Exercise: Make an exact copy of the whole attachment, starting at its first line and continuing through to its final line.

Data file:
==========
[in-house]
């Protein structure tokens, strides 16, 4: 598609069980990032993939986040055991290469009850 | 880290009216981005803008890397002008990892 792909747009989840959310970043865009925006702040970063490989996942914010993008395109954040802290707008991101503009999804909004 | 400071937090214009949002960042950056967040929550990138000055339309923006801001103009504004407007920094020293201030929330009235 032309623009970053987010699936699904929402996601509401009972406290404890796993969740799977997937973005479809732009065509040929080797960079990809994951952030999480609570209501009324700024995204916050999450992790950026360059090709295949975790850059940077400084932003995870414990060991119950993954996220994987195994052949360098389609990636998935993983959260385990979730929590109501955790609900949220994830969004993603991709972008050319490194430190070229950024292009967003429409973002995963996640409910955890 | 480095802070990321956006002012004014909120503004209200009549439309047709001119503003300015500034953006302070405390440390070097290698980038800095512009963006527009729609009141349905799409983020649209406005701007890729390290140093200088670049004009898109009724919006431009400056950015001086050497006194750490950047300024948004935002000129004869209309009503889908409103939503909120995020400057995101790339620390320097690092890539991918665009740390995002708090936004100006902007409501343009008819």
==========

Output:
[in-house]
């Protein structure tokens, strides 16, 4: 598609069980990032993939986040055991290469009850 | 880290009216981005803008890397002008990892 792909747009989840959310970043865009925006702040970063490989996942914010993008395109954040802290707008991101503009999804909004 | 400071937090214009949002960042950056967040929550990138000055339309923006801001103009504004407007920094020293201030929330009235 032309623009970053987010699936699904929402996601509401009972406290404890796993969740799977997937973005479809732009065509040929080797960079990809994951952030999480609570209501009324700024995204916050999450992790950026360059090709295949975790850059940077400084932003995870414990060991119950993954996220994987195994052949360098389609990636998935993983959260385990979730929590109501955790609900949220994830969004993603991709972008050319490194430190070229950024292009967003429409973002995963996640409910955890 | 480095802070990321956006002012004014909120503004209200009549439309047709001119503003300015500034953006302070405390440390070097290698980038800095512009963006527009729609009141349905799409983020649209406005701007890729390290140093200088670049004009898109009724919006431009400056950015001086050497006194750490950047300024948004935002000129004869209309009503889908409103939503909120995020400057995101790339620390320097690092890539991918665009740390995002708090936004100006902007409501343009008819």